The Gemara is not saying that the Korban is to atone for the words spoken during childbirth. It is to atone for reneging on what was sworn then. The concept of ignoring what was said during a time of distress is that complaints which would otherwise be inappropriate can be understood as coming from pain. This wasn't meant to apply to promises and swearing. A person can control himself that much.
Moreover, Rav Yosef asked on this reasoning that the Korban does not match that of all other Shvuos. It is unusual for an Amora to critique a Tanna on Halachic matters (especially using the term מתקיף לה, which connotes refuting rather than begging to understand). Besides, the Gemara does not bother answering the question.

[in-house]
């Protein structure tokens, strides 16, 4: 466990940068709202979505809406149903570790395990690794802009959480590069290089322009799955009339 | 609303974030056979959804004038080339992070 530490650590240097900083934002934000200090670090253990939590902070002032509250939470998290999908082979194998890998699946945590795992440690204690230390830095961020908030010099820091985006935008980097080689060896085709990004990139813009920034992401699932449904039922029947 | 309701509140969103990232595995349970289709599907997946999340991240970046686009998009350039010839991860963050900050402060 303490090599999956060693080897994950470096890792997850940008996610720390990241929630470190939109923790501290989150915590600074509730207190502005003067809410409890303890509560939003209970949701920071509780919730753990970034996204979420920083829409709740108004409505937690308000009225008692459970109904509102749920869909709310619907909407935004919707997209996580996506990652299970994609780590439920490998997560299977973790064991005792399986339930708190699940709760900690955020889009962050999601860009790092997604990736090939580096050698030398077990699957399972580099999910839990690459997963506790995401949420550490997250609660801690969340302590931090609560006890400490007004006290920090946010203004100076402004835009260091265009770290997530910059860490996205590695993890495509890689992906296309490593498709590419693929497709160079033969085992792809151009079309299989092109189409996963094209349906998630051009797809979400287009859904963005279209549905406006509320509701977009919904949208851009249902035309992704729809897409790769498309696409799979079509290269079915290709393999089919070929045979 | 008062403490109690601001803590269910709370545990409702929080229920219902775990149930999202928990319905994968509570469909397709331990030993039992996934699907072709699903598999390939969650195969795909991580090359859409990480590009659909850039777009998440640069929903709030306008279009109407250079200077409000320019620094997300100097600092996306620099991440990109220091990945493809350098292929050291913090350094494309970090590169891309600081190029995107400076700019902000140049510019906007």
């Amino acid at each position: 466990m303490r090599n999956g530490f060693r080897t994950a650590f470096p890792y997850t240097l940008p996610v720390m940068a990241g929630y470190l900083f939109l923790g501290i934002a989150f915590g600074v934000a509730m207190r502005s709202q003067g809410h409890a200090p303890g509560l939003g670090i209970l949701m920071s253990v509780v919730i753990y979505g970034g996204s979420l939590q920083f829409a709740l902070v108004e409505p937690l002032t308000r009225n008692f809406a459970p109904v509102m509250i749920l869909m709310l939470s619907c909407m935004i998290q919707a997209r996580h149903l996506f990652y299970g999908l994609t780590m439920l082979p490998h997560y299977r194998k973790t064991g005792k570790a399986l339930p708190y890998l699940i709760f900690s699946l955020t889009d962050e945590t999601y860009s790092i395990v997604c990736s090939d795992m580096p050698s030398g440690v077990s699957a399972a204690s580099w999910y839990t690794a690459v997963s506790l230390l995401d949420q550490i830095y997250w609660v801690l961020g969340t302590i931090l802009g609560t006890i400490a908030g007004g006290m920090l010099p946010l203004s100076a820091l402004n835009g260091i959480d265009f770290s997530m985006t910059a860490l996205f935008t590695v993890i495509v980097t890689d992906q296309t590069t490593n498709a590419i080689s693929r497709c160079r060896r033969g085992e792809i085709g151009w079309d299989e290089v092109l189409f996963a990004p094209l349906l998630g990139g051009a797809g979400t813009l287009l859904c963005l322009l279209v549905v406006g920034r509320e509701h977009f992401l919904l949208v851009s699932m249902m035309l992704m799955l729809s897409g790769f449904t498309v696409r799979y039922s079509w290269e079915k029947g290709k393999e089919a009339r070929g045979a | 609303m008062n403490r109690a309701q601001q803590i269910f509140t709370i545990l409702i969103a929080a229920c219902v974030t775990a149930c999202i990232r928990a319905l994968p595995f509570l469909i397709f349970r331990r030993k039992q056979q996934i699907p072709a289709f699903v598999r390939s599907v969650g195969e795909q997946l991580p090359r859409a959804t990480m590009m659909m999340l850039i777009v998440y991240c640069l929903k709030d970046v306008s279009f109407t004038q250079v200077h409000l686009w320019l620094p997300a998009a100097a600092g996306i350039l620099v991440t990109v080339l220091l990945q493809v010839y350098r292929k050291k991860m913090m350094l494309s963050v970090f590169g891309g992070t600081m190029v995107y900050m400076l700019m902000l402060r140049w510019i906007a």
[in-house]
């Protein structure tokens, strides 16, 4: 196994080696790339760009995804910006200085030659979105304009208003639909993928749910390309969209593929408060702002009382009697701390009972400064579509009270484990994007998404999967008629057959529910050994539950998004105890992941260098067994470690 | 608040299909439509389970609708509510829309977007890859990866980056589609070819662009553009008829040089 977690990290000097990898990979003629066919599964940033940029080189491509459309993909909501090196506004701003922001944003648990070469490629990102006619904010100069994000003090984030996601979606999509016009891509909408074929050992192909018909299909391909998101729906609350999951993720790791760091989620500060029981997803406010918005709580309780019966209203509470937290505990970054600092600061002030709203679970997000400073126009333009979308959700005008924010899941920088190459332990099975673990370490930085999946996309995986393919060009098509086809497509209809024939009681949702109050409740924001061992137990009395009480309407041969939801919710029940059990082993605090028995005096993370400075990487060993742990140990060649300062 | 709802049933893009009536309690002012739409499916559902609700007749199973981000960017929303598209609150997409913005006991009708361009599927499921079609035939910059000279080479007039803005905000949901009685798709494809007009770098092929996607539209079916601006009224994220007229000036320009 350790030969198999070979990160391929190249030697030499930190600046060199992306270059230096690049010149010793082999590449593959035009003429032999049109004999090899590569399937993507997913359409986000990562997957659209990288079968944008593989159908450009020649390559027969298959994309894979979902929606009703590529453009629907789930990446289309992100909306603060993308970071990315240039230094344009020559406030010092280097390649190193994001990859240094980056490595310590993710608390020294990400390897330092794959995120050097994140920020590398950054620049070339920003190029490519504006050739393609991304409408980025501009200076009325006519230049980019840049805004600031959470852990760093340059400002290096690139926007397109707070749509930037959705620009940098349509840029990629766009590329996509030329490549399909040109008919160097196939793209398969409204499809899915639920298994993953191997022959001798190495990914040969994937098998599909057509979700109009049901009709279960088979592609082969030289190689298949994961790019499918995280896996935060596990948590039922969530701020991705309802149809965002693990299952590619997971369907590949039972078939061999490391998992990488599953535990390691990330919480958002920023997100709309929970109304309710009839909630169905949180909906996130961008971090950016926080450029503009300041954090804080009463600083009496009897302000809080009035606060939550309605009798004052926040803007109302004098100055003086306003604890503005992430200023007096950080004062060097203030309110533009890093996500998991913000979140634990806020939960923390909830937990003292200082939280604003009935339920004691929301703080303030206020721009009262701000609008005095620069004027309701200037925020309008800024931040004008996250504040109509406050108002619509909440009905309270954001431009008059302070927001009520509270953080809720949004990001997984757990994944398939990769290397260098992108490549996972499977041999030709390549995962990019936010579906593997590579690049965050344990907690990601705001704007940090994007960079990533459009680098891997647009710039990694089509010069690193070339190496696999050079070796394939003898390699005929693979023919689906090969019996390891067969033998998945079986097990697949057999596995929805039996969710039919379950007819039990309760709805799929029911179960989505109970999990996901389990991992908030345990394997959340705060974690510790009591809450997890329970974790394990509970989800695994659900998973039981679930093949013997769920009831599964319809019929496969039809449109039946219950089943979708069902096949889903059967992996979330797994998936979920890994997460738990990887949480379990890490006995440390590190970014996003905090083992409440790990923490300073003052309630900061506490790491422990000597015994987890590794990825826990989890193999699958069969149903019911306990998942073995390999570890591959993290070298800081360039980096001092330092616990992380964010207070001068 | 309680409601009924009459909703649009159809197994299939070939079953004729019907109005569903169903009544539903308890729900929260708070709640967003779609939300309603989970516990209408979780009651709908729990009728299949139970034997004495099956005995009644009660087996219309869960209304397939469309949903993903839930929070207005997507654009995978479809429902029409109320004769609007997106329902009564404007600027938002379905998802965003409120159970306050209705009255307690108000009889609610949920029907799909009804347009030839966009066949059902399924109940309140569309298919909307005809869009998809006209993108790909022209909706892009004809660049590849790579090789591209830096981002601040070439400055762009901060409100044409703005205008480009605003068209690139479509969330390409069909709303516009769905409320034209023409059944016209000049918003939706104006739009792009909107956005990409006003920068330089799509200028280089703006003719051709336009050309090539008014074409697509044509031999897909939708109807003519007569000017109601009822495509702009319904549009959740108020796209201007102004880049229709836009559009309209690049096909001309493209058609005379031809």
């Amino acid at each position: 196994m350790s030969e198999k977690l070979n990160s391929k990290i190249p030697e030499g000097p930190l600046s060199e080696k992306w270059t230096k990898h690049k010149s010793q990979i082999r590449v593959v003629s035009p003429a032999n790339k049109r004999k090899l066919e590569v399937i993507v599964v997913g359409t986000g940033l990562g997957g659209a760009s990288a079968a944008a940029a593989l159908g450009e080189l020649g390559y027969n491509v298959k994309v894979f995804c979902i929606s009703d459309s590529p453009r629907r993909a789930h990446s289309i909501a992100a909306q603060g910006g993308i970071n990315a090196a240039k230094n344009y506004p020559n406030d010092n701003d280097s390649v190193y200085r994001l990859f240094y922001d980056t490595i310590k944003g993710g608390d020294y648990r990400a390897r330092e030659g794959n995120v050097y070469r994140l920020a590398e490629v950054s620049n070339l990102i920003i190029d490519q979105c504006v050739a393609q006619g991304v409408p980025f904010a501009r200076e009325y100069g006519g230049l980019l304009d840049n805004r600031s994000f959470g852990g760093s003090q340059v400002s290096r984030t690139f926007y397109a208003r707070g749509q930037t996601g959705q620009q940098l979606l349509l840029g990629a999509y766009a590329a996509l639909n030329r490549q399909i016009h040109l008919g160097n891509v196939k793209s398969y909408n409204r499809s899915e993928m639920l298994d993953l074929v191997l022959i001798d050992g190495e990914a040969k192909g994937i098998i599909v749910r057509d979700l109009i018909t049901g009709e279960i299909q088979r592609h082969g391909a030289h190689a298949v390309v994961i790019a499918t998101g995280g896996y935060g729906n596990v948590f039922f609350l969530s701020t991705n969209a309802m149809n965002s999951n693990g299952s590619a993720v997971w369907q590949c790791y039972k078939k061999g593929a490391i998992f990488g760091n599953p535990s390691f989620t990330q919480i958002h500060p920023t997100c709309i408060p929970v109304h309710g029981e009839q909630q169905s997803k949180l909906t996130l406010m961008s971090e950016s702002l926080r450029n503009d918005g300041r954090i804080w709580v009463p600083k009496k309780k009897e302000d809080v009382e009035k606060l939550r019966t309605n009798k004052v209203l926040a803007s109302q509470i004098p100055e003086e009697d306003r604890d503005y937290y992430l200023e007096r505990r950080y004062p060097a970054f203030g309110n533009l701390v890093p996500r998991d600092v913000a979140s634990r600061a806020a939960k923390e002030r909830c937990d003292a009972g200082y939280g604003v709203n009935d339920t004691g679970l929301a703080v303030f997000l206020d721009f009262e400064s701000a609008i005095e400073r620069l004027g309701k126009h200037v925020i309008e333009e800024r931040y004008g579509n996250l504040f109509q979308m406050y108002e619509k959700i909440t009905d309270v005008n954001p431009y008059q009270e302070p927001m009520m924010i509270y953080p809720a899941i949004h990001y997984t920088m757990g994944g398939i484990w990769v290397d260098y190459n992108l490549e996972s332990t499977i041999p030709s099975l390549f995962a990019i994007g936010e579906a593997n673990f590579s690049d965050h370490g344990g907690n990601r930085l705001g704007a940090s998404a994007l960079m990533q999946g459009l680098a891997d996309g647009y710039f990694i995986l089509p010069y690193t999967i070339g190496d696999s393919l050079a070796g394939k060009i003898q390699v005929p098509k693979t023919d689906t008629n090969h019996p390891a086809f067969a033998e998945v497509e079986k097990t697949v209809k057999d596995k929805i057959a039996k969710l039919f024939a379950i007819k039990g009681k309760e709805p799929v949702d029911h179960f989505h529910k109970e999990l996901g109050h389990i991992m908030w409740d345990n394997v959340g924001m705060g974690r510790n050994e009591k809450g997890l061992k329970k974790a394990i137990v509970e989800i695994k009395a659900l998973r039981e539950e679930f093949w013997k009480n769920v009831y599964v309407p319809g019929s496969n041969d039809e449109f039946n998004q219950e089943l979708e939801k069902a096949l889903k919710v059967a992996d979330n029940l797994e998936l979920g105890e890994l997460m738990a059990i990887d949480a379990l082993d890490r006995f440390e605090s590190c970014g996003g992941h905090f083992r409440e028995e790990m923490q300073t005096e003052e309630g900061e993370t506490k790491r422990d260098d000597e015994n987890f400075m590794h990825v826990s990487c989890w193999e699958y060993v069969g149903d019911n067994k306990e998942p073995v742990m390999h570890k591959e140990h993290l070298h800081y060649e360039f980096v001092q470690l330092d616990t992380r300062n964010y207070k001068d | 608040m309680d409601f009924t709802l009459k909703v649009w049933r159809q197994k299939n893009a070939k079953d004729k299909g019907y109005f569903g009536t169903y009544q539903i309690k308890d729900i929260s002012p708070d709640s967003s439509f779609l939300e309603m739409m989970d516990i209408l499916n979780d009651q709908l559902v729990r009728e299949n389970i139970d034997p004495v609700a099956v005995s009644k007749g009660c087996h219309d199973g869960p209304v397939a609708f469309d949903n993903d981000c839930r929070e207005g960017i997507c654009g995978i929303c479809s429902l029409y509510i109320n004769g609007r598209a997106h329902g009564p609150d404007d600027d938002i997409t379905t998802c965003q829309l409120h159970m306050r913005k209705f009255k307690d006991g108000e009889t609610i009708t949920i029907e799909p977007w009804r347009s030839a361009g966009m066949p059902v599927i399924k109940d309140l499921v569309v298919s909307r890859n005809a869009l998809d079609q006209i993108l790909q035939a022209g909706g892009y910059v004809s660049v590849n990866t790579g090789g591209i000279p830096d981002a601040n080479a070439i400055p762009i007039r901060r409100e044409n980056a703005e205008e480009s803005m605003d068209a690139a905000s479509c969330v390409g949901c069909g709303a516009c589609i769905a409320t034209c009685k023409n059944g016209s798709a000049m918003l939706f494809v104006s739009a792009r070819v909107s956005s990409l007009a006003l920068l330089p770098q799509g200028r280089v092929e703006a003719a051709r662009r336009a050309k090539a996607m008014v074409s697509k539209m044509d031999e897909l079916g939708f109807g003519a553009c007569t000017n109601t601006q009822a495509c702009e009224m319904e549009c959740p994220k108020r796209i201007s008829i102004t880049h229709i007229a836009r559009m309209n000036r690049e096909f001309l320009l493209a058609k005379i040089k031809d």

It seems that the point of the question was to point out that it wasn't meant to be taken at face value. In fact, hardly anyone would actually verbalize such a vow.
The Maharal explains that this vow is an inherent intention, albeit not a conscious one. It is a position which doesn't need to be expressed. He explains that you entered a marriage for your benefit and here it turns against you.
It is not an actual Shvuah and is not treated as such but there was a powerful break from the bond with her husband, analogous to a verbalized vow.